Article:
Dennis Simon, MD Awarded R21 Grant to Study Microbiome-mediated Neuroprotection in TBI
Assistant professor of Critical Care Medicine, Dennis Simon, MD was awarded an R21 grant entitled, “Gut Microbial Metabolite-mediated Neuroprotection in Traumatic Brain Injury” from the National Institute of Neurological Disorders and Stroke. The multi-PI grant includes Bob Clark, MD, professor of Critical Care Medicine and Pediatrics and vice chair for Pediatric Critical Care in the Department of Critical Care Medicine, and Michael Morowitz, MD, associate professor of Surgery in the Division of Pediatric Surgery, Department of Surgery at the University of Pittsburgh.
“Millions of Americans are living with persistent neuroinflammation and neurodegenerative disorders related to a previous TBI, sometimes years after their primary injury,” said Dr. Simon.
The study seeks to discover if persistent inflammation-mediated neurodegeneration after TBI is fueled by depletion of commensal bacteria and deficient microbial production of the short chain fatty acid acetate. The investigators propose that chronic intestinal dysbiosis, specifically the depletion of healthy commensal bacteria capable of fermenting dietary fiber to produce acetate, leads to a stable maladaptive state in the brain, chronic inflammation, and neurodegeneration after TBI.
They will collaborate with scientists at three internationally-recognized centers for TBI and microbiome research—The Safar Center for Resuscitation Research, the Center for Microbiome and Medicine, and the Brain Care Institute at the University of Pittsburgh—to address three specific aims:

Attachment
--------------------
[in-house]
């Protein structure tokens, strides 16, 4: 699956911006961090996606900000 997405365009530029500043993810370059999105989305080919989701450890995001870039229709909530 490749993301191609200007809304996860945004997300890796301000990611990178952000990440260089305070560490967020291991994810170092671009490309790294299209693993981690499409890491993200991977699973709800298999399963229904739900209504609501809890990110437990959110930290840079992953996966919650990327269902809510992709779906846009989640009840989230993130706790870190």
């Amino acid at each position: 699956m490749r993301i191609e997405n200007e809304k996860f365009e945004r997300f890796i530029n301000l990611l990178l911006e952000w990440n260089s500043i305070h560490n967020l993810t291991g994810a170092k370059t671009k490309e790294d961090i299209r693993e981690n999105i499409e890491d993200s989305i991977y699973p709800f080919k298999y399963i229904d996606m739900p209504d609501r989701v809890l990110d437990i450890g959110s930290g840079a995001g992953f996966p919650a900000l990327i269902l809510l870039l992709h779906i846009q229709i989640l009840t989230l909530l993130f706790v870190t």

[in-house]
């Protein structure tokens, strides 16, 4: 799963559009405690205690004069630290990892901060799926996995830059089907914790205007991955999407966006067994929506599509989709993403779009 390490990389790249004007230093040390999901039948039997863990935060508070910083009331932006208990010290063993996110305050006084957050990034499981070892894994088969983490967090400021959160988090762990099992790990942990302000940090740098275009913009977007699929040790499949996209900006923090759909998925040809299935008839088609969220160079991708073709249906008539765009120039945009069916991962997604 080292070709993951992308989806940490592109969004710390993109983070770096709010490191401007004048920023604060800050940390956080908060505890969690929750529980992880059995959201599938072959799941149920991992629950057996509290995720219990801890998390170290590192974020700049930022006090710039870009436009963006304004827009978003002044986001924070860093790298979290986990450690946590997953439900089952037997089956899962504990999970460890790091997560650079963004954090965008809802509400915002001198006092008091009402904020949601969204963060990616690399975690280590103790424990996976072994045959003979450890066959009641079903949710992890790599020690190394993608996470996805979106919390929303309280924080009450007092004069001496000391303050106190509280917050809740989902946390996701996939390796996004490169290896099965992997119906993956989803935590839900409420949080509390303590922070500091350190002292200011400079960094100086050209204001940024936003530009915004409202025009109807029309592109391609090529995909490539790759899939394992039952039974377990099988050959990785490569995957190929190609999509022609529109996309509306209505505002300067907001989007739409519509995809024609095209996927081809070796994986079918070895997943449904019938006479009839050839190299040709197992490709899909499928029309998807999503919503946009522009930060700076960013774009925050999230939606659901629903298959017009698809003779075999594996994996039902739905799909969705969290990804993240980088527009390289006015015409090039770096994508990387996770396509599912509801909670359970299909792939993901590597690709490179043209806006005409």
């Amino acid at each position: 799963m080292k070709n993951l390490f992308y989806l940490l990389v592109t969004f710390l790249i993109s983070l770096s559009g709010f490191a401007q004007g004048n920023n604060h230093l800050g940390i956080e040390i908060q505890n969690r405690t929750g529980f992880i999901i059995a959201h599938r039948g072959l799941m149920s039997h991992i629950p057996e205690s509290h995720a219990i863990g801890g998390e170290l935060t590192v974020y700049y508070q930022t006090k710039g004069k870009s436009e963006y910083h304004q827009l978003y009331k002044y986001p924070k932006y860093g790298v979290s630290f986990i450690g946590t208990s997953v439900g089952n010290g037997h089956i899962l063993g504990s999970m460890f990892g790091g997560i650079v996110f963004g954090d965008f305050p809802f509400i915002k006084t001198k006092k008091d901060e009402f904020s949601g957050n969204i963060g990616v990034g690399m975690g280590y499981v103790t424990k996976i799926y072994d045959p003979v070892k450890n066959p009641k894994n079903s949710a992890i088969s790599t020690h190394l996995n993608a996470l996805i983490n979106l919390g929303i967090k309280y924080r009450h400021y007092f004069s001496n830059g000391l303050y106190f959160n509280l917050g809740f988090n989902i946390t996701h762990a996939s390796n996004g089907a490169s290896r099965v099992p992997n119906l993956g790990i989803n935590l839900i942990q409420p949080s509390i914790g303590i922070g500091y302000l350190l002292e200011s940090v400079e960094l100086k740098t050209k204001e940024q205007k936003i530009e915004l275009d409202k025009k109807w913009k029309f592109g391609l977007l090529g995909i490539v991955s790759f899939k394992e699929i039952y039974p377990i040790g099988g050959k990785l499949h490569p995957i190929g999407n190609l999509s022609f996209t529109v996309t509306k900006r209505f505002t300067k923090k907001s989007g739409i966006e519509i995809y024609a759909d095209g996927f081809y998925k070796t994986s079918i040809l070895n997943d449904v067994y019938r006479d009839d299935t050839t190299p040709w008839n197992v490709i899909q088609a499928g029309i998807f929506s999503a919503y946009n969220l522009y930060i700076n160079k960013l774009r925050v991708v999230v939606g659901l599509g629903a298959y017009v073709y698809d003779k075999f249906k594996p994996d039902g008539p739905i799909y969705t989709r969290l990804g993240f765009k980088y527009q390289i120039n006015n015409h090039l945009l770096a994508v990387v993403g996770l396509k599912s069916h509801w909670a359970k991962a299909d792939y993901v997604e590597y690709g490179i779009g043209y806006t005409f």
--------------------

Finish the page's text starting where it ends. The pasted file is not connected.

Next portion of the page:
- Determine whether acetate repletion using a chow enriched with acetylated fiber or replenishing acetate-producing bacteria in the gut prevents late neurodegeneration after TBI,
- Determine the impact of acetate repletion on chronic microglial activation after TBI by immunohistochemistry and use RNA-Seq to determine microglia phenotype,
- Characterize temporal changes in serum and fecal acetate levels in children admitted to the intensive care unit with TBI.
Dr. Simon is a pediatric intensivist at UPMC Children’s Hospital of Pittsburgh, where he is also the director for Pediatric Neurocritical Care and the program director for the Pediatric Neurocritical Care Fellowship. He holds a BS in Biology and Biochemistry from Duke University, and MD from SUNY Stony Brook. He undertook his residency in Pediatrics at the Boston Combined Program followed by a move to Pittsburgh for his Fellowship in Pediatric Critical Care Medicine at UPMC Children’s Hospital of Pittsburgh.